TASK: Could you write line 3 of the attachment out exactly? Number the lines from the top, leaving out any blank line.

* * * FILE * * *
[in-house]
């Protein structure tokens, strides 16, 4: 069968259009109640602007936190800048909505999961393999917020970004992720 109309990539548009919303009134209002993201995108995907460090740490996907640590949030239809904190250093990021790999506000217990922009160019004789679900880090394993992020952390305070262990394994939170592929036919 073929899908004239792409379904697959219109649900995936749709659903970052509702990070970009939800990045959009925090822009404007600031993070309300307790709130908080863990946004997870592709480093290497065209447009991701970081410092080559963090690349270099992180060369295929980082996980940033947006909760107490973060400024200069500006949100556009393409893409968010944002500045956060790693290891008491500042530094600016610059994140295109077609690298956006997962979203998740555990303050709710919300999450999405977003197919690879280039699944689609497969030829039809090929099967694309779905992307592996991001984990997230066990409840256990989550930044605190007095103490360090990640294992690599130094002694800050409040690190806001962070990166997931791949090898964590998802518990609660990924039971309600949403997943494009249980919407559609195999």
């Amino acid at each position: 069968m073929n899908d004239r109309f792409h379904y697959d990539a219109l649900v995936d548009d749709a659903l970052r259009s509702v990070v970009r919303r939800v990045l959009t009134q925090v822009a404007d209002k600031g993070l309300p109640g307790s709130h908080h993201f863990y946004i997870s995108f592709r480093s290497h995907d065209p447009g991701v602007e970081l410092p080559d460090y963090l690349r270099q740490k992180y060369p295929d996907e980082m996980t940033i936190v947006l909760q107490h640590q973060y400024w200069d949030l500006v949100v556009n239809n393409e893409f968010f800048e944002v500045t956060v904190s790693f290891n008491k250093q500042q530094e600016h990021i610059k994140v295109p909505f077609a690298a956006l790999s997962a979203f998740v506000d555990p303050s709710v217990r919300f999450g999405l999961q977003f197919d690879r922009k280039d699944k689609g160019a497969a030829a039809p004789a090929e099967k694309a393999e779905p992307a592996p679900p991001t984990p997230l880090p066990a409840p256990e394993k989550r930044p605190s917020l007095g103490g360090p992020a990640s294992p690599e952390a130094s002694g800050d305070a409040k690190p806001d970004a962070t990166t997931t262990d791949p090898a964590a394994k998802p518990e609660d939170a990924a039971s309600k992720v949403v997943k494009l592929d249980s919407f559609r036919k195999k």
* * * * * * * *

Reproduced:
């Amino acid at each position: 069968m073929n899908d004239r109309f792409h379904y697959d990539a219109l649900v995936d548009d749709a659903l970052r259009s509702v990070v970009r919303r939800v990045l959009t009134q925090v822009a404007d209002k600031g993070l309300p109640g307790s709130h908080h993201f863990y946004i997870s995108f592709r480093s290497h995907d065209p447009g991701v602007e970081l410092p080559d460090y963090l690349r270099q740490k992180y060369p295929d996907e980082m996980t940033i936190v947006l909760q107490h640590q973060y400024w200069d949030l500006v949100v556009n239809n393409e893409f968010f800048e944002v500045t956060v904190s790693f290891n008491k250093q500042q530094e600016h990021i610059k994140v295109p909505f077609a690298a956006l790999s997962a979203f998740v506000d555990p303050s709710v217990r919300f999450g999405l999961q977003f197919d690879r922009k280039d699944k689609g160019a497969a030829a039809p004789a090929e099967k694309a393999e779905p992307a592996p679900p991001t984990p997230l880090p066990a409840p256990e394993k989550r930044p605190s917020l007095g103490g360090p992020a990640s294992p690599e952390a130094s002694g800050d305070a409040k690190p806001d970004a962070t990166t997931t262990d791949p090898a964590a394994k998802p518990e609660d939170a990924a039971s309600k992720v949403v997943k494009l592929d249980s919407f559609r036919k195999k």